As you will know, I love a ‘can do’ attitude.
So, my ☆,.-~J*DI ☆,.-~’ #dementiachallengers prize goes to Lee (@dragonmisery) for her wonderful dementiachallengers.com website. As a carer for her own Mum, living with dementia, Lee saw a gap in the market. And like so many great ideas, it was simple.
To co-produce a website of really practical information, written by carers, for carers.
Lee turned this from a brilliant idea… into a brilliant reality in record time.
We were are delighted when it got a mention last week in the Sunday Express.
And some great advice from Anna Hepburn, who has been very supportive of Lee and her great site:
Obviously the big highlight for me has been my fab new partnership with Think Local, Act Personal (TLAP) and the launch of Whose Shoes?® – Making It Real alongside two fab new booklets: Making It Real for people living with dementia and Making It Real for Carers.
I am very grateful to a growing circle of supportive people who ‘get’ what I am trying to do and the wave of goodwill that flooded in for my launch event.
Carers are in the news at the moment. Will the Queens Speech bring some respite?
Well not the speech itself, obviously.
It is great to get Twitter streams from conferences but sometimes depressing when the sound-bites and key messages seem oh so familiar…
There are some real ‘thinkers’ in our group. Ela Farrell pointed out that the role of the ‘carer’ is not just family. Sometimes ‘community’ roles can progress into unrealistic expectations or obligations. Professionals must make sure they do not take advantage of ‘caring’ people or take them for granted.
Ela tweeted about how she had come home from work to respond to an alert from an elderly neighbour. Meanwhile Ela’s mother was being drawn deeper into being expected to adopt a caring role for her long-term friend and neighbour whose needs are increasing. I could relate to this as my own 91 year old Mum felt quite responsible for her “twin” (same age) friend, living alone with dementia, to the extent that I heard Mum had been round to the back of her friend’s house in the snow when she failed to answer the door. If Mum had fallen then, no-one would have had a clue where she was!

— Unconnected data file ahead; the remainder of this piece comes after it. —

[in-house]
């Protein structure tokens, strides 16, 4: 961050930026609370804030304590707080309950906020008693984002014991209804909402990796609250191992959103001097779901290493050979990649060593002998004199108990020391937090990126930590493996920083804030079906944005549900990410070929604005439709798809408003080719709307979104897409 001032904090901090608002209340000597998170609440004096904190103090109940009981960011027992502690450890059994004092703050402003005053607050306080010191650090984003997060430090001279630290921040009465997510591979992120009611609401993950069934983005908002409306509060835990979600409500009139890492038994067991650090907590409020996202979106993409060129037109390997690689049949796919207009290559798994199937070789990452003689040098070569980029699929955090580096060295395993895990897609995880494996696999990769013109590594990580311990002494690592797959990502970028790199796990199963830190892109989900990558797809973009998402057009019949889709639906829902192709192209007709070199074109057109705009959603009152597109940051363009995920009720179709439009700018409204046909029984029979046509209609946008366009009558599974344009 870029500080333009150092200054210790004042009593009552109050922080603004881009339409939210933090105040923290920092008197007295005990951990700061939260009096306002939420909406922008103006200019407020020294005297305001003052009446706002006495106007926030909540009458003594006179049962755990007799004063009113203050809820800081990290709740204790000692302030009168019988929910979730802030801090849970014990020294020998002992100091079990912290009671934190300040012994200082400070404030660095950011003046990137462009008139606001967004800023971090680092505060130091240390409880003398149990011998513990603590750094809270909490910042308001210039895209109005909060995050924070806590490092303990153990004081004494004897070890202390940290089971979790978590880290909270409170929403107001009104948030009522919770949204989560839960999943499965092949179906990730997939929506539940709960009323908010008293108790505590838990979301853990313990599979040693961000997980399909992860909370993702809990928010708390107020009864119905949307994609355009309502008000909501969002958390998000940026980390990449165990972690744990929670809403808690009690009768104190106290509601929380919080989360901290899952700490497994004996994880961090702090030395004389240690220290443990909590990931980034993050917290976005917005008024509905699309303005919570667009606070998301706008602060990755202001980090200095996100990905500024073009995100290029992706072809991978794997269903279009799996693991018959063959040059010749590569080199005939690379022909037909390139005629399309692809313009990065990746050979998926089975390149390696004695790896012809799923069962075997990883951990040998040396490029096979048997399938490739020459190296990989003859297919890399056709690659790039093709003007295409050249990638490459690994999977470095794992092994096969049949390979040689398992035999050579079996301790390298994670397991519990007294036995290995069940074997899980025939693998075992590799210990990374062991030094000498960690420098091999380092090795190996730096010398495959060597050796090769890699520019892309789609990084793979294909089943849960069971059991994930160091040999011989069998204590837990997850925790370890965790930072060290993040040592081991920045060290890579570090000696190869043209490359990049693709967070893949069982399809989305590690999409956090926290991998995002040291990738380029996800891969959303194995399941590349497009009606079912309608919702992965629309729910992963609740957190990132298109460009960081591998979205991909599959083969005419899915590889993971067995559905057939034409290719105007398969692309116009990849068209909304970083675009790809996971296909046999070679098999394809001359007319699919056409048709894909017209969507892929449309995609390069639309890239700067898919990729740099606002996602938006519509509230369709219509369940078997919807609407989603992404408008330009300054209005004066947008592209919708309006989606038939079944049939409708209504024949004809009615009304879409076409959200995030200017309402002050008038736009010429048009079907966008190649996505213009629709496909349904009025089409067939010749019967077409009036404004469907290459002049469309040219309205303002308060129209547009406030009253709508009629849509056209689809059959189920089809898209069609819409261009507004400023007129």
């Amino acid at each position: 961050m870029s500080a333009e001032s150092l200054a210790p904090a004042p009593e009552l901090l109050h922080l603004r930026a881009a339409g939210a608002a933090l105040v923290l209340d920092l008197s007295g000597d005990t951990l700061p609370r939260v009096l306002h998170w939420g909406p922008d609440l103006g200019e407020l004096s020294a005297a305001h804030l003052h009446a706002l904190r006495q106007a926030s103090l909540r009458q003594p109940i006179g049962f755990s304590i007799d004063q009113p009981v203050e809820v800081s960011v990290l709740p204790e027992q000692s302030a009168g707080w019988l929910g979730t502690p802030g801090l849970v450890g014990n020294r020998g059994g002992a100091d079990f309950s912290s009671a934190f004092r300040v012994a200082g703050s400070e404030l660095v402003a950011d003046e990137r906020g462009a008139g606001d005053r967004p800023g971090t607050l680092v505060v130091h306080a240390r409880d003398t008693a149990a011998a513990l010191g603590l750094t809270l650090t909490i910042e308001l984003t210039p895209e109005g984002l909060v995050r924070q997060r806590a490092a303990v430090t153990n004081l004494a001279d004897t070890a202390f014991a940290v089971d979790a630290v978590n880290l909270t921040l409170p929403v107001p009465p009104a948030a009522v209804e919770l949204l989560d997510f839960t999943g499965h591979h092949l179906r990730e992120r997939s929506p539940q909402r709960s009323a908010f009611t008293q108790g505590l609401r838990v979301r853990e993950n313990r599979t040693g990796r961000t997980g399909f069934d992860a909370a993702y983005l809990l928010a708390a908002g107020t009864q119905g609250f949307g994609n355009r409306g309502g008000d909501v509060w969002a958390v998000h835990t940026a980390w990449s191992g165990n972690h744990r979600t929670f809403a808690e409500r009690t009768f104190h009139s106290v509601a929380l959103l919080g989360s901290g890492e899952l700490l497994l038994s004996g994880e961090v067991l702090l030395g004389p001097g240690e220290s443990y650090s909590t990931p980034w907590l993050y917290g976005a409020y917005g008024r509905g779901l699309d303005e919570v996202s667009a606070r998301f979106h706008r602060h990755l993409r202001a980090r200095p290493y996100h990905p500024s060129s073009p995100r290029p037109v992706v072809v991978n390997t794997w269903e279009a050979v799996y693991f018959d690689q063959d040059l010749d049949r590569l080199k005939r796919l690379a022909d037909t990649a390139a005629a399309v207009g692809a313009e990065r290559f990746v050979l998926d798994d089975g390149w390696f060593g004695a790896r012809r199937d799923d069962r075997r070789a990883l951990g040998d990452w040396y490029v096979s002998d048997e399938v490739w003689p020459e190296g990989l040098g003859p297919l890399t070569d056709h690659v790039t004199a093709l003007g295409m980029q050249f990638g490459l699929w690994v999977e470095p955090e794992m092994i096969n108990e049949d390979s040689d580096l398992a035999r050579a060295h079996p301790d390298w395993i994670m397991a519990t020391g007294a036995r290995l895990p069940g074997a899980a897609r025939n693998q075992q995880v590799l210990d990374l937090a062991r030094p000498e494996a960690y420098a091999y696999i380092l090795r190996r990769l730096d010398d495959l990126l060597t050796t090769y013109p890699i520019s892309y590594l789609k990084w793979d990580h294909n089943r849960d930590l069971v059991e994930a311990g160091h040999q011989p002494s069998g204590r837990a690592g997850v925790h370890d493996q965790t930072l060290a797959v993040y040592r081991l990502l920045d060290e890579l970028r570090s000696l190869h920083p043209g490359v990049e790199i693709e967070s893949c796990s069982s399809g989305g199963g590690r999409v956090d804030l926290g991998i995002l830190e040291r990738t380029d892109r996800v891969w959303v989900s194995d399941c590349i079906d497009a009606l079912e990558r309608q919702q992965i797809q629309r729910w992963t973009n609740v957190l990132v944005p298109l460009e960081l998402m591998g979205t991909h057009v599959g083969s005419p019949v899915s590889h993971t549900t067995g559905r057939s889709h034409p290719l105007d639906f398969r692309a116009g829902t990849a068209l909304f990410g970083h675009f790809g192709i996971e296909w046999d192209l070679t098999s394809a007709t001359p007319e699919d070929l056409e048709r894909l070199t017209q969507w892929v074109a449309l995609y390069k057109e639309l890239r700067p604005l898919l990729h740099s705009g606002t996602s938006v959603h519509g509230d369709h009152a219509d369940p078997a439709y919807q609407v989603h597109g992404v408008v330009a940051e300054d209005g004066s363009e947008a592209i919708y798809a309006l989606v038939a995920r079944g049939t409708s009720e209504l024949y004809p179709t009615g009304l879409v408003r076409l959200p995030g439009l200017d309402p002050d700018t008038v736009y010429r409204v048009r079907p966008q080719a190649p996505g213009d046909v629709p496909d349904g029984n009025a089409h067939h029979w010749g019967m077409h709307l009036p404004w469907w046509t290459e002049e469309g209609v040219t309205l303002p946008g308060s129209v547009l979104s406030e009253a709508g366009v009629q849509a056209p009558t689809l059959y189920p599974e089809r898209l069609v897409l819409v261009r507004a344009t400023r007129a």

Talking of tracking my mother’s antics in the snow…
There are exciting possibilities … and big concerns… around the use of technology:
BIG steps forward here – and some BIG questions being asked about past practices. I remember visiting my father-in-law in an awful dementia facility just before he died in 2000 and seeing frail people strapped into “bucket chairs” so that they couldn’t escape…
The NHS chats on Twitter are very energising and positive. I love the work of Helen Bevan (@helenbevan) and the powerful simplicity of NHS Change Day: such a clever way of engaging people at all levels. Debbie Sorkin and the National Skills Academy Team are looking further at values-led approaches and leadership at all levels, rather than traditional top-down models. SCIE’s ‘Find Me Good Care’ and video resources provide highly practical tools.
Inevitably, #dementiachallengers have had key areas of disagreement over the last year.
I see this as positive as it is impossible to have a group of such passionate people from such different perspectives and for this not to be so. The important thing for me is ALWAYS to keep the ‘the person’ in the centre and think whether this argument, this particular use of resources is making things easier for them. This in itself is tricky as I see a difference between what helps in the shorter-term (very important when resources are so tight) or what will or may help in the longer-term (very important when resources are so tight). None of this is easy.
Meanwhile, we are eagerly awaiting @legalaware’s forthcoming book: “Living well with dementia”. It has had very positive feedback from a wide range of people – both academics and lay people, which is the divide that is so important to bridge.
People have been very supportive of my blogging series. I was honoured to be invited to write a couple of blogs about the “in my shoes” series for the LSE (blogging about blogging … poor, long-suffering Mr Whose Shoes? despaired!) and to give a talk about it to the West Midlands Co-production group.
I was particularly thrilled to get this lovely mention on the fab “Disruptive Social Care Podcast – (recently back on air!) Richard Humphries, Senior Fellow at the King’s Fund said the Whose Shoes? blog helps remind him “what it is all about”
As we enter Dementia Awareness Week 2013,
what will the next twelve months bring?
I personally am looking forward to some powerful Whose Shoes? workshops, co-presenting with Larry Gardiner. We have one lined up with students via the College of Medicine – students from different universities and different disciplines… and inviting in some other perspectives too! It all sounds like the ticket for breaking down a few more barriers and silos
The last word goes to Hilary Marmot. Her Fred and Doris story is brilliant.
Very funny, if it weren’t so near the truth…